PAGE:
The Streets of Ryogoku
We had been introduced to Ryogoku while visiting the Edo-Tokyo Museum, and were intrigued enough to return the very next day. The neighborhood’s dominant theme is sumo. Besides the National Sumo Stadium (the Ryogoku Kokugikan), the streets are littered with statues of famous Yokozunas (the highest rank a wrestler can achieve), complete with molds of their terrifying hand-prints.
For lunch, we sat down at Chanko Tomoegata, a restaurant which was founded by a popular wrestler after his retirement. As the name suggests, the main dish here is chanko: a heavy stew eaten by sumo wrestlers looking to bulk up. Floating inside the thick broth are protein-heavy ingredients like tofu, fish balls, daikon radish, and chicken.
With our bellies bursting, we stomped over to the Eko-In Temple. Past the gates, a shrine was busy with people bearing incense and flowers. The photographs left by mourners clued us in that this is a place to remember lost pets. Statues of a dog and a cat guarded the entrance, and outside people had left offerings of bird seed and doggie treats.
Sad, but nearly as melancholy is the shrine across the path, which is dedicated to unborn children. Rows of Buddha figures lined up around the shrine were adorned with red bibs and bonnets, which would never be worn by the children for whom they were intended. After an obviously crestfallen couple entered, we beat a hasty retreat. Normal cemeteries, we can handle, but shrines to dead pets and unborn children are a serious mood-dampener.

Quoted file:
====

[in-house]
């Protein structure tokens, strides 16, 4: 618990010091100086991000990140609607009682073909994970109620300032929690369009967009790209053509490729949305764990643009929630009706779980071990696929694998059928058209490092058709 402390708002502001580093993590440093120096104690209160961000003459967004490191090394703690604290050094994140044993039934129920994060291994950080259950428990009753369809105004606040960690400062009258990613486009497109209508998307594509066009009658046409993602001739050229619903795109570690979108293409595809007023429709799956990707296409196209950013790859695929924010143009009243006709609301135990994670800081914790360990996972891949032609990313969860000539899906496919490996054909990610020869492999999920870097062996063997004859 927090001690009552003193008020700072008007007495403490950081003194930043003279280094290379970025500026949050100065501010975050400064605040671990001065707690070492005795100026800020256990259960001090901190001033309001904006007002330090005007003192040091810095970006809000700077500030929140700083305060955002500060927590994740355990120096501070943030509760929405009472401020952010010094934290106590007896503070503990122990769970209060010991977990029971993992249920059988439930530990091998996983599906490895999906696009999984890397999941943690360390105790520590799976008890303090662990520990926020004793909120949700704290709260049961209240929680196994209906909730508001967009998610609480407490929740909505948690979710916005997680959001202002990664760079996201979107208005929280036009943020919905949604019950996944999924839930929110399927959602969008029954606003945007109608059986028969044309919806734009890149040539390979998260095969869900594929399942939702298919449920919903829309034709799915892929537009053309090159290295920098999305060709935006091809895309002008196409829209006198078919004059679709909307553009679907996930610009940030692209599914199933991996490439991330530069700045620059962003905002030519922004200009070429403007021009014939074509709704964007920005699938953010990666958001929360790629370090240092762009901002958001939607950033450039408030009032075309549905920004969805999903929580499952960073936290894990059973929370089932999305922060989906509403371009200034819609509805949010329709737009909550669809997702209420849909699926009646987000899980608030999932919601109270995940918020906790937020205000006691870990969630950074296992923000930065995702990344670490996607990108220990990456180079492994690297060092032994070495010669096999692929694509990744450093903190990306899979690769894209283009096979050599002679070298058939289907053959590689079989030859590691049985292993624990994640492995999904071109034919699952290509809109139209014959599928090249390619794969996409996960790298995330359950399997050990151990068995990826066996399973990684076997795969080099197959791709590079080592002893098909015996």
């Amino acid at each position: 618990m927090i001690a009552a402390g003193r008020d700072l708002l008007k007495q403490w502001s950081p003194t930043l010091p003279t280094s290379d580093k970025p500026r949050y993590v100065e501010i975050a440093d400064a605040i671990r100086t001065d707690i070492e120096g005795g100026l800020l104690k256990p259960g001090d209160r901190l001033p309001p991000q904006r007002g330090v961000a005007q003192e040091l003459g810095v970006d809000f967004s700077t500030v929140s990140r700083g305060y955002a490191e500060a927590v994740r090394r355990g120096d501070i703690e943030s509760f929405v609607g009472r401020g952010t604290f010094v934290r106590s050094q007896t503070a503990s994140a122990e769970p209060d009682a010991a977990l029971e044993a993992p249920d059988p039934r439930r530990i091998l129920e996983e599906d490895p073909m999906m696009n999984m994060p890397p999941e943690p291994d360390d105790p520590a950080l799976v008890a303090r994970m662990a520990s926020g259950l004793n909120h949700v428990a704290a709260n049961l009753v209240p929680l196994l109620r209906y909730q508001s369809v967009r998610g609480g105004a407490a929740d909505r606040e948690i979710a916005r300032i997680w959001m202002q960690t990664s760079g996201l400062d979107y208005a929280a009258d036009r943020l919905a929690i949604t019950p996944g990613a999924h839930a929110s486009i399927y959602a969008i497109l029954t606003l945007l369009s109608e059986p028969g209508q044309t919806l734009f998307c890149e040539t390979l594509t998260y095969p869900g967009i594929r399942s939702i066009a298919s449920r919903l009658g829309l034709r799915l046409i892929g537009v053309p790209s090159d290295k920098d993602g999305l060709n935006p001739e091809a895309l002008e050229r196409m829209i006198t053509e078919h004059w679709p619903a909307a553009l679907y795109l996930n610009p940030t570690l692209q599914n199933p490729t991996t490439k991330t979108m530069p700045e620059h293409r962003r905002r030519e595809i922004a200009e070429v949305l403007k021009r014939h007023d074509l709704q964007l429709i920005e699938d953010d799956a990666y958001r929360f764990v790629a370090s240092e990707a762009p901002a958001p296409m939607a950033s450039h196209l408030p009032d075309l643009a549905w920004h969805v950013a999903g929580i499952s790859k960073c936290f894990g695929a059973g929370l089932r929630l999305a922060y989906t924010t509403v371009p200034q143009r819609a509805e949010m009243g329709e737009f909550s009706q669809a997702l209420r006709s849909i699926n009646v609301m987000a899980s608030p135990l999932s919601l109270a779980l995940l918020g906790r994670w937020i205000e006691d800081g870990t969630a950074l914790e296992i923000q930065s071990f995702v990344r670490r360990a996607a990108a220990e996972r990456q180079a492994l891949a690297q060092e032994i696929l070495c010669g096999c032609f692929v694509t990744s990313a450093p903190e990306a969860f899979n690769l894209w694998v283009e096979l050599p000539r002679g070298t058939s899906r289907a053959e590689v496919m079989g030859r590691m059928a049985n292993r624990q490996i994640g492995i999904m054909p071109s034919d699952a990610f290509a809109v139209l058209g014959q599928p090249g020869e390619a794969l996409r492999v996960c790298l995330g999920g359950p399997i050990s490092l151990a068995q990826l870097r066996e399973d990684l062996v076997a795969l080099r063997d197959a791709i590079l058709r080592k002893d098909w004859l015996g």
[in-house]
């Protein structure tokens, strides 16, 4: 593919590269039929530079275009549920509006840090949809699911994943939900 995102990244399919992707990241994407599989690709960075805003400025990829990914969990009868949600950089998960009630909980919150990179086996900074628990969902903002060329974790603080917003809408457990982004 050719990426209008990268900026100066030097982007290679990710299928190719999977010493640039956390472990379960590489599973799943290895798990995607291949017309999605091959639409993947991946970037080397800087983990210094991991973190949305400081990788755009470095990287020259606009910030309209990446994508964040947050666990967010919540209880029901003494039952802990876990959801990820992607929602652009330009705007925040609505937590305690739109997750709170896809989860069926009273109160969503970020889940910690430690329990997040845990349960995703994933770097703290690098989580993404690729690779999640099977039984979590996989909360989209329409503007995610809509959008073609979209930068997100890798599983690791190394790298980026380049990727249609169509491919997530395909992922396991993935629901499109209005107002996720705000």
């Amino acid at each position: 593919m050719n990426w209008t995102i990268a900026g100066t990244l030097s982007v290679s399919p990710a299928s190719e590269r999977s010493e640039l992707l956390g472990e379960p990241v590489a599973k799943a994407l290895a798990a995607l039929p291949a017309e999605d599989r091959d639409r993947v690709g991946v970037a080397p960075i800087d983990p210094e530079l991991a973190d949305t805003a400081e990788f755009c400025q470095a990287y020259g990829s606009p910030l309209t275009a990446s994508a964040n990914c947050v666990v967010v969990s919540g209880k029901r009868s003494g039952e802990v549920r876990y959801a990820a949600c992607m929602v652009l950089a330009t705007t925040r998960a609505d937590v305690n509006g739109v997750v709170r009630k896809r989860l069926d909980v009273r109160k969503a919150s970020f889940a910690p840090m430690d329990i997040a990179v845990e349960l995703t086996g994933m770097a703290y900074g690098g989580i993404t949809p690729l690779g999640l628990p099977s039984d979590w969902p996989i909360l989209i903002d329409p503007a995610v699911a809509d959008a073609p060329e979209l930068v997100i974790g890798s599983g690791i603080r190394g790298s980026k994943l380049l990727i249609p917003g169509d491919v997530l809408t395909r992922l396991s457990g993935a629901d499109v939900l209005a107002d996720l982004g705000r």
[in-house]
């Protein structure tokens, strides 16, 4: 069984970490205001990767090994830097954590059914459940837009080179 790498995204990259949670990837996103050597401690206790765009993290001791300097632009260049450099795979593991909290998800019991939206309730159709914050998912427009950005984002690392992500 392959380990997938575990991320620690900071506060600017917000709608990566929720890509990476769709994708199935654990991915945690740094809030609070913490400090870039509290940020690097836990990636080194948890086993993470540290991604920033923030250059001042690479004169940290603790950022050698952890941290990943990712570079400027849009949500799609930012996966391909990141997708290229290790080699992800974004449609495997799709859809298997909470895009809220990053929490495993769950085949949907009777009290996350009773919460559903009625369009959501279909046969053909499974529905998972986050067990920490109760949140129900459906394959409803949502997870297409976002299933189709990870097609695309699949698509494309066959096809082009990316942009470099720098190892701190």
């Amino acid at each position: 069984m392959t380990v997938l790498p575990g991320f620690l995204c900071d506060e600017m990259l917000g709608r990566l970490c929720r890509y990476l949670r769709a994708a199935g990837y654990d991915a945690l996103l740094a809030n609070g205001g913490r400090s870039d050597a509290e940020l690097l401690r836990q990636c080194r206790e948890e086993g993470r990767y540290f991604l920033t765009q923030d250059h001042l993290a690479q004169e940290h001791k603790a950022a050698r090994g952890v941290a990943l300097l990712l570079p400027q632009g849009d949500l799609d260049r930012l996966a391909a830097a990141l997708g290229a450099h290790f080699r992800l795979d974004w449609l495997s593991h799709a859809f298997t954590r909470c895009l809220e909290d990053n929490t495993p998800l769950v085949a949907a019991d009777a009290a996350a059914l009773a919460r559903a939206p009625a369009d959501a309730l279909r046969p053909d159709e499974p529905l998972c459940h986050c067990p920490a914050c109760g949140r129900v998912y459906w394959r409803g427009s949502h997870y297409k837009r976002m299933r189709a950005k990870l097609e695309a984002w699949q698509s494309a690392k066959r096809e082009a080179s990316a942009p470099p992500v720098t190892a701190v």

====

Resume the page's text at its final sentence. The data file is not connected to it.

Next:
In need of a distraction, we went inside a nearby fireworks museum. In July, Ryogoku becomes the scene of a popular fireworks festival. We’d be missing that, but just seeing the huge firecrackers in this free museum helped cheer us up.
Also in Ryogoku, we found the former residence of Lord Kira. One of the more popular stories of Shogun-era Japan is that of the 47 Ronin and their quest for vengeance against the arrogant lord. Until now, I hadn’t been aware that this is a tale based on fact. Though the home is gone today, a small shrine memorializes the location where the villainous Kira was confronted and assassinated by the ronin. The fountain in which his decapitated head was subsequently washed has also been preserved.
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March 24, 2014 at 8:37 am